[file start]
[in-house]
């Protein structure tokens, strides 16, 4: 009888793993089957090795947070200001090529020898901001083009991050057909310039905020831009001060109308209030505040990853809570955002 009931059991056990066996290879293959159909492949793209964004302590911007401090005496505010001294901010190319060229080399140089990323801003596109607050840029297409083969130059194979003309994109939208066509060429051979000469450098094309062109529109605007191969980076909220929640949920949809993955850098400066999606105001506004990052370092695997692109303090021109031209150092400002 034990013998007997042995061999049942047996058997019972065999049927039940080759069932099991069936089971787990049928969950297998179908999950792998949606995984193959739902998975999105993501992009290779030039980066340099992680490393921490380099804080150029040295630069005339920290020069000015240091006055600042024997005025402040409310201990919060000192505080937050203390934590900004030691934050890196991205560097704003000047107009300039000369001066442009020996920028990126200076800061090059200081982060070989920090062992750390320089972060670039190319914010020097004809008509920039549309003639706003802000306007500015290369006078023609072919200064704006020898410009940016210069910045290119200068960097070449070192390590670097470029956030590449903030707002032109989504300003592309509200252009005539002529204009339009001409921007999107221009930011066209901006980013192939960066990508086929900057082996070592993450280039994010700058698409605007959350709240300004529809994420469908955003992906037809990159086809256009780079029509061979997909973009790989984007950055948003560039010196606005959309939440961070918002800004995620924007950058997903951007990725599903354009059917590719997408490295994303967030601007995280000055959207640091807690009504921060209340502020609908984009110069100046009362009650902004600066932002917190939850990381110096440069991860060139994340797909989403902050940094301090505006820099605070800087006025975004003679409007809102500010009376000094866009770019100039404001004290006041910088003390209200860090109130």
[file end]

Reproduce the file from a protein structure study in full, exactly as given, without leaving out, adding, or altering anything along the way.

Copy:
[in-house]
């Protein structure tokens, strides 16, 4: 009888793993089957090795947070200001090529020898901001083009991050057909310039905020831009001060109308209030505040990853809570955002 009931059991056990066996290879293959159909492949793209964004302590911007401090005496505010001294901010190319060229080399140089990323801003596109607050840029297409083969130059194979003309994109939208066509060429051979000469450098094309062109529109605007191969980076909220929640949920949809993955850098400066999606105001506004990052370092695997692109303090021109031209150092400002 034990013998007997042995061999049942047996058997019972065999049927039940080759069932099991069936089971787990049928969950297998179908999950792998949606995984193959739902998975999105993501992009290779030039980066340099992680490393921490380099804080150029040295630069005339920290020069000015240091006055600042024997005025402040409310201990919060000192505080937050203390934590900004030691934050890196991205560097704003000047107009300039000369001066442009020996920028990126200076800061090059200081982060070989920090062992750390320089972060670039190319914010020097004809008509920039549309003639706003802000306007500015290369006078023609072919200064704006020898410009940016210069910045290119200068960097070449070192390590670097470029956030590449903030707002032109989504300003592309509200252009005539002529204009339009001409921007999107221009930011066209901006980013192939960066990508086929900057082996070592993450280039994010700058698409605007959350709240300004529809994420469908955003992906037809990159086809256009780079029509061979997909973009790989984007950055948003560039010196606005959309939440961070918002800004995620924007950058997903951007990725599903354009059917590719997408490295994303967030601007995280000055959207640091807690009504921060209340502020609908984009110069100046009362009650902004600066932002917190939850990381110096440069991860060139994340797909989403902050940094301090505006820099605070800087006025975004003679409007809102500010009376000094866009770019100039404001004290006041910088003390209200860090109130």